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Assignment: Impossible

Assignment: Impossible


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A Modest Proposal: Transparent Tablets

The views expressed are those of the author and are not necessarily those of Scientific American.


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In the series “A Modest Proposal,” my colleagues and I will propose inventions and projects that I think are eminently doable and would love made real.

At times a new piece of technology comes along that is so novel that you want to see it in a device to use it but scratch your head as to what that device might be. Such is the case, I think, with the transparent battery.

Photo of the transparent, flexible battery, with a microscope image of the grid of trenches making up the battery's electrodes. Credit: the Cui Group, Stanford University.

Scientists have already created similarly clear video displays, touch screens, microchips and solar cells. Now researchers have developed transparent, flexible lithium-ion batteries, the kind now popular in consumer electronics because of how much power they can store. Altogether, such technologies raise the prospect of entirely see-through mobile devices.

The question, then, is would anyone ever want a see-through mobile device? If you wanted to power, say, a pair of augmented reality glasses, you could have batteries hidden in the frames of the glasses that do not need to be transparent. An opaque battery looks even more attractive given the fact that transparent batteries do not seem able to store as much energy, although transparent batteries over the lenses could supplement opaque batteries in the frames to give such glasses longer staying power.

Transparency is often cool but unnecessary in mobile devices.

I don’t think a transparent smartphone or laptop would make sense. The virtue of those devices nowadays largely seems to me to lie in how powerful their processors are, and I’m guessing transparent electronics are less capable in that regard.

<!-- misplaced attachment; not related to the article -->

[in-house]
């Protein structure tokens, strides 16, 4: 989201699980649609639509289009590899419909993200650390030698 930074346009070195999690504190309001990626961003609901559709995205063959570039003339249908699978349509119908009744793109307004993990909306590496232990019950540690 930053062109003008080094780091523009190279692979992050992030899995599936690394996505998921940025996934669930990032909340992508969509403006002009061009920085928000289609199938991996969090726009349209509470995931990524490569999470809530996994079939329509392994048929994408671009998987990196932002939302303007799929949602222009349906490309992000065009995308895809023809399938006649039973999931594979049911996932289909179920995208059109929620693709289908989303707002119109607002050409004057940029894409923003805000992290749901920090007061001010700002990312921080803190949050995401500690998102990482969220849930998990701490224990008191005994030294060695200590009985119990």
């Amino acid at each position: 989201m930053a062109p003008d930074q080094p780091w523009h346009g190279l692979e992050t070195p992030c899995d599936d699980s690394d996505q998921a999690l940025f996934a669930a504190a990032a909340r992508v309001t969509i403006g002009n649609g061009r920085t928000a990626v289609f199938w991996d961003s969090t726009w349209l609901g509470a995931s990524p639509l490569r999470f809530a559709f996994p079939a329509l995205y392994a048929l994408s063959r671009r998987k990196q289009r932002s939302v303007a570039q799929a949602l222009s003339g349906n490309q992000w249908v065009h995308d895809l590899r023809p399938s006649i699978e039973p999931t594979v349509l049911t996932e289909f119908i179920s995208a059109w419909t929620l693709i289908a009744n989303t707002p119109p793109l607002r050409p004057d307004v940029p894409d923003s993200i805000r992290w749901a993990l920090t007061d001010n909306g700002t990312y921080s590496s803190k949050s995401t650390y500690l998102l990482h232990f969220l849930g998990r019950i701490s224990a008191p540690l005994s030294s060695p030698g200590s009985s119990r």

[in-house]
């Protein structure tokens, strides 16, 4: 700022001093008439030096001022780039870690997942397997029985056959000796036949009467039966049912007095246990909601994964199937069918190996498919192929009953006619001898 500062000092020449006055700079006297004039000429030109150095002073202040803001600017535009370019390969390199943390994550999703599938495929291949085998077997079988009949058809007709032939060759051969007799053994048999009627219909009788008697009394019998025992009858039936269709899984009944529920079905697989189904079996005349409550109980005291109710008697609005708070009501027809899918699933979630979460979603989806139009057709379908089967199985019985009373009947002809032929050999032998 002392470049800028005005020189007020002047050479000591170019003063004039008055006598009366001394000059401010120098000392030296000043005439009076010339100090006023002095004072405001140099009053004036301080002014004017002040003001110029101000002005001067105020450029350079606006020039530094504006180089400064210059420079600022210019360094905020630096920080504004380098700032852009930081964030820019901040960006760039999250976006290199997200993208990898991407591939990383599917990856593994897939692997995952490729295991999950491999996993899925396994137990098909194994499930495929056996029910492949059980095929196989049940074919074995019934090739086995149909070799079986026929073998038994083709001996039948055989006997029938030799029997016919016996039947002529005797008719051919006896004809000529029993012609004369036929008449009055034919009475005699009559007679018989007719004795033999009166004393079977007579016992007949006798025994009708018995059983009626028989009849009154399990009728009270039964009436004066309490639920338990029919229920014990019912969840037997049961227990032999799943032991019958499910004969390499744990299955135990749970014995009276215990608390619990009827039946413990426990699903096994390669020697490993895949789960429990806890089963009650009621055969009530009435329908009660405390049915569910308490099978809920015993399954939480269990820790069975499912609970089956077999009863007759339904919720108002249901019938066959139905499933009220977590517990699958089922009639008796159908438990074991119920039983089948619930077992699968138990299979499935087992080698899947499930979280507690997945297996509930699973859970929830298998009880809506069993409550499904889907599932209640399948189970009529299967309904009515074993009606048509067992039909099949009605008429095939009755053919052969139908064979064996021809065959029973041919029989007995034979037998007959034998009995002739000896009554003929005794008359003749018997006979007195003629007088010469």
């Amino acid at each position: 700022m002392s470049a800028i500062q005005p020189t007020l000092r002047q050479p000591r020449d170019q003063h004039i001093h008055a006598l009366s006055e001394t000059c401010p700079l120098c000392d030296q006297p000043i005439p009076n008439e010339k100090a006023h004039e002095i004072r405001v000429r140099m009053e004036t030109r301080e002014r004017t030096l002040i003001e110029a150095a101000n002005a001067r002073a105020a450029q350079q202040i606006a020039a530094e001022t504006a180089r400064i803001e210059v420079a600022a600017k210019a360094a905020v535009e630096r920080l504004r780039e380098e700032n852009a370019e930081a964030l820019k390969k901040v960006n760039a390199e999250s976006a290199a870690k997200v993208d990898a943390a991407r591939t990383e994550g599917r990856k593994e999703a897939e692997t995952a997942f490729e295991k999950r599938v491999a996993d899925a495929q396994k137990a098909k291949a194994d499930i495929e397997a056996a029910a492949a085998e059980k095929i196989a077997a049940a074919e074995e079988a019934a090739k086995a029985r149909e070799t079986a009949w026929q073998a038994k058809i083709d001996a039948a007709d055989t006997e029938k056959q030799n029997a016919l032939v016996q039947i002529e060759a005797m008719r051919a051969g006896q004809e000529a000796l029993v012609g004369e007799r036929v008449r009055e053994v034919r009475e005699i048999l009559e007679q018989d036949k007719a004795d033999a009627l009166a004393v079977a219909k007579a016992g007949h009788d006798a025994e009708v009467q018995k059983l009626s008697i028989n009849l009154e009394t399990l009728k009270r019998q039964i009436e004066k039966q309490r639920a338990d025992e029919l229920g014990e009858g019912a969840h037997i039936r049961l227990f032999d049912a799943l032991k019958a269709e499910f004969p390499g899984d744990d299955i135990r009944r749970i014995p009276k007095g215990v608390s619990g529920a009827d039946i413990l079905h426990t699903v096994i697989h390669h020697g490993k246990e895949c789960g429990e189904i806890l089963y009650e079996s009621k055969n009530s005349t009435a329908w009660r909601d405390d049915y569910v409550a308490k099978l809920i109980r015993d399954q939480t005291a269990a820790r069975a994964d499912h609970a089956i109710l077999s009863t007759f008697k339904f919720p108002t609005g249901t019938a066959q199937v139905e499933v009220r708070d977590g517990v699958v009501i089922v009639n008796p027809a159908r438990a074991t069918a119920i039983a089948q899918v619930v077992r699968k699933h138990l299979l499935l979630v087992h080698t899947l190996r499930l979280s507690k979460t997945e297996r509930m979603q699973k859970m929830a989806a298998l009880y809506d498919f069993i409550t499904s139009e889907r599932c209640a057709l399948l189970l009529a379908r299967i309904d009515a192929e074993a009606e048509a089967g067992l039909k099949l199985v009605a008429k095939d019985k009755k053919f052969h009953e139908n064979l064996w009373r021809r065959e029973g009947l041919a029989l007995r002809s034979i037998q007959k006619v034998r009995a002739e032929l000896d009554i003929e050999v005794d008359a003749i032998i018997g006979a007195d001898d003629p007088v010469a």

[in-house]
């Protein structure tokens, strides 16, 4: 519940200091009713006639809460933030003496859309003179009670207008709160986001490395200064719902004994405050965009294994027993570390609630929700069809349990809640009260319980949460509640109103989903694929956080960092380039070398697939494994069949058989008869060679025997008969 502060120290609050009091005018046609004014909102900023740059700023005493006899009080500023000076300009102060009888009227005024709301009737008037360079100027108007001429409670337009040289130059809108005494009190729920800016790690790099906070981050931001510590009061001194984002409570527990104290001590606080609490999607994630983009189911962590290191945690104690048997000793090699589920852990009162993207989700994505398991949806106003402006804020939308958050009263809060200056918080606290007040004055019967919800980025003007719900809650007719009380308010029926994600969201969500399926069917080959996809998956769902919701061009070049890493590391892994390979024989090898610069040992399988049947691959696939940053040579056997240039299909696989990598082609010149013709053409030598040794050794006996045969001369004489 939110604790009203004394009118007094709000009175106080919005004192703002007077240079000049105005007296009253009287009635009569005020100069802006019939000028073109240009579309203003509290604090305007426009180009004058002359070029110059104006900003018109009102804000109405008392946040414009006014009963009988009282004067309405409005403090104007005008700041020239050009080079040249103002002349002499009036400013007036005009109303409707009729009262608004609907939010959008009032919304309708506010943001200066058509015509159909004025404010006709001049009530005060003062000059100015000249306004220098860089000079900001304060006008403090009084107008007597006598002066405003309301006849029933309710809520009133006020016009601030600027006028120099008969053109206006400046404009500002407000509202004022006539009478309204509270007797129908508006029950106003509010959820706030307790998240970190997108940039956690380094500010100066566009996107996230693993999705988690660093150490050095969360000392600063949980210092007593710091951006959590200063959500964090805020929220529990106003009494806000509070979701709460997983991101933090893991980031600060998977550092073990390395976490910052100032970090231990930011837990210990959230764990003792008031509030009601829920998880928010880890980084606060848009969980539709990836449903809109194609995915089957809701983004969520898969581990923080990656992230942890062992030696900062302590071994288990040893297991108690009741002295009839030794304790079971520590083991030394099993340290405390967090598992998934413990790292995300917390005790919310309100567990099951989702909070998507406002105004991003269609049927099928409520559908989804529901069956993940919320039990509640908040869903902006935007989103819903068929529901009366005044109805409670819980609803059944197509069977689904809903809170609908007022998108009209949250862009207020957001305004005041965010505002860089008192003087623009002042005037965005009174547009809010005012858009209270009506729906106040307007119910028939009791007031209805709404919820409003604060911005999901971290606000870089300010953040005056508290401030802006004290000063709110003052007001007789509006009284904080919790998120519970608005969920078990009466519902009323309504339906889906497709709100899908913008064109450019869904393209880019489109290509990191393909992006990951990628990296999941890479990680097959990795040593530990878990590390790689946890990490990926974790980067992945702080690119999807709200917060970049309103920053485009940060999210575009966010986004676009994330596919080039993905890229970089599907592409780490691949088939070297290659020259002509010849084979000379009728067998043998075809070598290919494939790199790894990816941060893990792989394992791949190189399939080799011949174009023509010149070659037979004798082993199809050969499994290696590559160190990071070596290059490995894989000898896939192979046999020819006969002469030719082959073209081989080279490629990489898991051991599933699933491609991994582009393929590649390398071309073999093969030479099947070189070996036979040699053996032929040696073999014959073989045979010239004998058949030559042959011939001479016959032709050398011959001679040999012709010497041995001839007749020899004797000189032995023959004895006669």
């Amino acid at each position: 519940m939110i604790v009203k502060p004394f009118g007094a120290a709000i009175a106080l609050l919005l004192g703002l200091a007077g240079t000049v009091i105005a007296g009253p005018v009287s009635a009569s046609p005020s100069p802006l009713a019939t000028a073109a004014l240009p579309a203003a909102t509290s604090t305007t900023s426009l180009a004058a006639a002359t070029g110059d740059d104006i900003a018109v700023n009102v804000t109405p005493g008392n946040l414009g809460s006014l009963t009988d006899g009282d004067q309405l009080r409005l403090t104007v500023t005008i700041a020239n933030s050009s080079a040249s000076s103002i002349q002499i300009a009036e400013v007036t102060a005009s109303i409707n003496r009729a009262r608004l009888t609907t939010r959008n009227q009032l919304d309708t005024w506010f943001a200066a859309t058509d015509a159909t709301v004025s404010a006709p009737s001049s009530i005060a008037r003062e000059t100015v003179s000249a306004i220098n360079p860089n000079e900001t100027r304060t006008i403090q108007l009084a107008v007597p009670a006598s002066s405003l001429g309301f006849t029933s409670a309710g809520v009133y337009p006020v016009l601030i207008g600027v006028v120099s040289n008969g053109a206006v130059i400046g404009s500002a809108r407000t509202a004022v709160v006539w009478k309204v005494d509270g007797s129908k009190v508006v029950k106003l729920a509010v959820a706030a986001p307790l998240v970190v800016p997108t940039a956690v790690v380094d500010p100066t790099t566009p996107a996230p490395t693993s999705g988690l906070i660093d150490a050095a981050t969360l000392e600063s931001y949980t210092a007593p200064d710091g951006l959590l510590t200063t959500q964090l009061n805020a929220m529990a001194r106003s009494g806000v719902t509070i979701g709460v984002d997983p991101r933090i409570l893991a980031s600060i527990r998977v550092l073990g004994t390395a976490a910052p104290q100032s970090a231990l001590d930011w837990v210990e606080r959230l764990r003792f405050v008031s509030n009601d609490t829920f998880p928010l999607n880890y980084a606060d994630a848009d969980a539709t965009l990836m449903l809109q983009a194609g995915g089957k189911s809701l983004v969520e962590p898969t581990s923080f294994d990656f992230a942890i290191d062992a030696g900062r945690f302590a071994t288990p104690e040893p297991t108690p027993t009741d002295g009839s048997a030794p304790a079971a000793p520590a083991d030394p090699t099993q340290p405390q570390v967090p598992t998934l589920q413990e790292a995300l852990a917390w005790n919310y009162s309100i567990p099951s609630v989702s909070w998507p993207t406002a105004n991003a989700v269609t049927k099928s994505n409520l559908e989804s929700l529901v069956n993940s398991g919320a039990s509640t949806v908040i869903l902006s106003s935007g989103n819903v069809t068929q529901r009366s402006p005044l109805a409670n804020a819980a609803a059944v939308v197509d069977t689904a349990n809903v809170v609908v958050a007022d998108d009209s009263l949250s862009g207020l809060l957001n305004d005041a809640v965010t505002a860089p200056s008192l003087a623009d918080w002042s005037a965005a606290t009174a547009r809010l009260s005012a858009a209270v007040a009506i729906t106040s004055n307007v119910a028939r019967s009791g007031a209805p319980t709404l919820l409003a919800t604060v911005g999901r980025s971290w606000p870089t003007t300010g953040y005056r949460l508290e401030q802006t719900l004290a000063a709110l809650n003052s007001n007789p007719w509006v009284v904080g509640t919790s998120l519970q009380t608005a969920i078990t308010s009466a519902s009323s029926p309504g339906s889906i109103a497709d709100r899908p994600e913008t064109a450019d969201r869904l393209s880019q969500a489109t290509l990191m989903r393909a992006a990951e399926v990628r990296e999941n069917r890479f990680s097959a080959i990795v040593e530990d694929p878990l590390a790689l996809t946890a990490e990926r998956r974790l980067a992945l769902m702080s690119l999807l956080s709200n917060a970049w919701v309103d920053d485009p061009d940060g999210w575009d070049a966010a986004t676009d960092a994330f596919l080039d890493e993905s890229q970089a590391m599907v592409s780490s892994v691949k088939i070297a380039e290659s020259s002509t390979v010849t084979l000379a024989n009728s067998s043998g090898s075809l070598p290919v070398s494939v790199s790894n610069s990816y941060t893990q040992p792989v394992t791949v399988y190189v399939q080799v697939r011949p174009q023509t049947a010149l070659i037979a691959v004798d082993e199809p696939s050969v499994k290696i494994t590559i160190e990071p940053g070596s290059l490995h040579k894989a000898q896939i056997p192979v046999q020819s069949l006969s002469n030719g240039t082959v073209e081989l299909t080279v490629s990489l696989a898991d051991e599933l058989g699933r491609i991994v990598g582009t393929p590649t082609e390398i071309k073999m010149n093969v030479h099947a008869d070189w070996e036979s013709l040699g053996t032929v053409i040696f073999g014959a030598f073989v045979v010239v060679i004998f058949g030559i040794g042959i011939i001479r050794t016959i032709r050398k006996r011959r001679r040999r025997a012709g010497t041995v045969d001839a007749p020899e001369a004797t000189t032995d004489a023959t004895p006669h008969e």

Do we really need transparent phones?

However, a key virtue of tablet computers — perhaps the key virtue — lies in displaying information. Having a transparent, flexible tablet computer might thus be very attractive. The one use I brainstormed that made any sense to me would be as a handheld augmented reality window. Perhaps they can replace traditional maps, or be a way to see how clothing might look on a person or see how a place might have looked in the past or might look in the future. Still, when it comes to such a tablet, I’d expect a frame around the see-through center that housed opaque batteries and other electronics to boost such its usefulness.

You can email me regarding A Modest Proposal at toohardforscience@gmail.com and follow the series on Twitter at #modestproposal.

Charles Q. Choi About the Author: Charles Q. Choi is a frequent contributor to Scientific American. His work has also appeared in The New York Times, Science, Nature, Wired, and LiveScience, among others. In his spare time, he has traveled to all seven continents. Follow on Twitter @cqchoi.

The views expressed are those of the author and are not necessarily those of Scientific American.





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  1. 1. Donalbain 4:19 am 08/24/2011

    I dont really see how a transparent tablet would be all that much better than a tablet with a camera on the back. If you want “transparency”, just set the background of your tablet screen to be the image from the camera.

    Link to this
  2. 2. Wayne Williamson 7:21 pm 08/24/2011

    Don’t know how useful it would be but the best example is the scifi flick on mars with Val Kilmer(Red Planet)…had cool tech….

    Link to this

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